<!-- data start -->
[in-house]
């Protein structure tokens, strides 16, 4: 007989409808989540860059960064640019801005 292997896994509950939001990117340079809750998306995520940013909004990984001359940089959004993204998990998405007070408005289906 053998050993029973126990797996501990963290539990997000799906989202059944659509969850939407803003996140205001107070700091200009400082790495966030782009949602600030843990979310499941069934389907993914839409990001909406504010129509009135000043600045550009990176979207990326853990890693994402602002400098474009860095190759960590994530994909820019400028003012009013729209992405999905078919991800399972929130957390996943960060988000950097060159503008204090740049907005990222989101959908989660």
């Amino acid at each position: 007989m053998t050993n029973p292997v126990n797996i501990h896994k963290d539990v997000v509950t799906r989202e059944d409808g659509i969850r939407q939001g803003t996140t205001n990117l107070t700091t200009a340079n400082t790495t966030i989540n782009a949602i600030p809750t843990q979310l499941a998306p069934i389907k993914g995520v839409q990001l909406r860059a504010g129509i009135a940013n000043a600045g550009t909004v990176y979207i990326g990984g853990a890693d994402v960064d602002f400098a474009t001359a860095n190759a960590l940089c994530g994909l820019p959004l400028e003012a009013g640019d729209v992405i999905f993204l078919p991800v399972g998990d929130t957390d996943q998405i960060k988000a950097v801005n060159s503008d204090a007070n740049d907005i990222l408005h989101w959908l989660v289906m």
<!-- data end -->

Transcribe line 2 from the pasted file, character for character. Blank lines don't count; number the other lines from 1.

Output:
């Protein structure tokens, strides 16, 4: 007989409808989540860059960064640019801005 292997896994509950939001990117340079809750998306995520940013909004990984001359940089959004993204998990998405007070408005289906 053998050993029973126990797996501990963290539990997000799906989202059944659509969850939407803003996140205001107070700091200009400082790495966030782009949602600030843990979310499941069934389907993914839409990001909406504010129509009135000043600045550009990176979207990326853990890693994402602002400098474009860095190759960590994530994909820019400028003012009013729209992405999905078919991800399972929130957390996943960060988000950097060159503008204090740049907005990222989101959908989660």